198 Life and Letters of Francis Galton
" many wild oats yet to sow." Yet in the sowing of them a transformation took place from the pleasure-seeking boy of unformed character controlled by any of many inherited tendencies, to the purposeful man seeking to extend human knowledge and with a character moulded firmly to opinions, which changed relatively little during the remainder of life. How sad it seems that all power of tracing the transformation of these fallow years has perished with the letters from and to him of this period
The account Francis Galton has provided in his Memories of the travel in Egypt and Syria was written in 1908. It is more elaborated than the few simple notes he put together in 1885, twenty-three years earlier, of the same journeyings. In Chapter VI of the Memories Galton gives no date to his departure for Egypt. In the account of 1885, he states that he " started for the East in September (I think) 1845." But there is in existence a playful letter from his friend Henry Hallam, dated Wraxall Lodge, Thursday, October 3rd, without year. The contents of this letter seem to indicate that Galton had asked Hallam to accompany him to Egypt, and if this be so, Galton did not start till somewhere near the anniversary of his father's death', and thus we have lost the record of one whole year of his life. The letter from Hallam runs
MY DEAR GALTON,-I have been deliberating since I received your letter on the desirability of joining you, and though finally overcome by the prospect of minor and highly conventional difficulties relating to degrees and other matters equally con
temptible, I envy you exceedingly. The pleasure of shooting at so large a mark as a hippopotamus of respectable size is peculiarly attractive to the mind of the infant sportsman, who like myself has been vainly endeavouring to rid creation of an orthodox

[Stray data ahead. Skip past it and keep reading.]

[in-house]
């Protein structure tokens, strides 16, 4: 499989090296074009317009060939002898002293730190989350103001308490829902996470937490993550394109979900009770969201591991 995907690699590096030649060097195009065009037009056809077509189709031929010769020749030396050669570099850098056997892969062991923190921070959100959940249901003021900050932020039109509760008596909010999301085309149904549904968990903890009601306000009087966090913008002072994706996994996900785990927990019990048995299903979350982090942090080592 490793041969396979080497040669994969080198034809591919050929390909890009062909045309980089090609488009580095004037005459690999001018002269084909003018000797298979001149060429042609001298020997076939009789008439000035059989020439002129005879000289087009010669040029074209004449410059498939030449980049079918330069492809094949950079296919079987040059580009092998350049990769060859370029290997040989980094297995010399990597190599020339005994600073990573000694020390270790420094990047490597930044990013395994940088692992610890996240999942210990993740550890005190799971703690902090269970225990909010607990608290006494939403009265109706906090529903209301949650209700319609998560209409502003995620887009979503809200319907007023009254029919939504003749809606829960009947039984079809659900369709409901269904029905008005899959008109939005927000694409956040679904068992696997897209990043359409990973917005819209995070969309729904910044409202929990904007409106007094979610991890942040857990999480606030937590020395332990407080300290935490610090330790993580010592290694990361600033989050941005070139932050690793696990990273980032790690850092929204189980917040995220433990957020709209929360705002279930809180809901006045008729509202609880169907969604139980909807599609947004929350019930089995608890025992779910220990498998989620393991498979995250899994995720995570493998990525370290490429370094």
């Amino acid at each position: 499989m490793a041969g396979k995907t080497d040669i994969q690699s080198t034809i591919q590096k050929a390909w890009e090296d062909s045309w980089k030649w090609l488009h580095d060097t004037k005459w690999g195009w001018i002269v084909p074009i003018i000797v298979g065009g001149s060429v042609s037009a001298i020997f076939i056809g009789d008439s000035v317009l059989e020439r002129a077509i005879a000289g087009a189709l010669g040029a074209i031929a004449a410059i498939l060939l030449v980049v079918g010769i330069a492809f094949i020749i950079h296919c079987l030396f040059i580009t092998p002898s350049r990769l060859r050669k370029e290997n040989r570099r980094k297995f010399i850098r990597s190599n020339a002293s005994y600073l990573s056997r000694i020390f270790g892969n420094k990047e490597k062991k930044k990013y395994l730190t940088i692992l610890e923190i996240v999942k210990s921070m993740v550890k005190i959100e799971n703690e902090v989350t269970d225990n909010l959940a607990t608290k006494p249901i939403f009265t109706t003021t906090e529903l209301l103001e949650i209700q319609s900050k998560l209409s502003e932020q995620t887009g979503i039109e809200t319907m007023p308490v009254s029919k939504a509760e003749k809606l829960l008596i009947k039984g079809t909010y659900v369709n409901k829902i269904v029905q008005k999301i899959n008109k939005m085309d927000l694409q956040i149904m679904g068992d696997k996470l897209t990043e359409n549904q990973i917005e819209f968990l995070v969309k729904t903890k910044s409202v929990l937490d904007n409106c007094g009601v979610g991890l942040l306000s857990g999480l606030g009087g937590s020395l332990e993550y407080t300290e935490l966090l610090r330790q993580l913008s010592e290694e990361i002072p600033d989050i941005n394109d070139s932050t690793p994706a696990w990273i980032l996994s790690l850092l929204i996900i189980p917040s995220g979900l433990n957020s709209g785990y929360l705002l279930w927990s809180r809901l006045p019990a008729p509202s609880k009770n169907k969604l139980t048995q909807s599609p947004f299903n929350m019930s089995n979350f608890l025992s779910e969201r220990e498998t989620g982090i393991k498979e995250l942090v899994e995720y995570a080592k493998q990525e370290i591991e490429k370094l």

number of partridges during the last month. I trust, however, that the terror of my arms is beginning to be spread in the neighbourhood, as I have been given to understand that a number of highly respectable pheasants, the fathers of families whose
custom it has been for many years to insure their lives on the first of October have this year been either totally refused or accepted only on the payment of such an extravagant sum by their respective offices as must obviously have reference to the introduction of
some new element into the sporting world to which it would be indelicate in me to refer more closely. Still, as I said, I gasp after the blood of Pachydermata, and under proper encouragement would direct my artillery with great hope of success against any
inoffensive animal of large size, and easily vulnerable whom I might find sitting on the banks ' of the Nile.
1 It may be doubted whether the legal business of winding up an estate like that of Tertius Galton could be 'completed much under a year.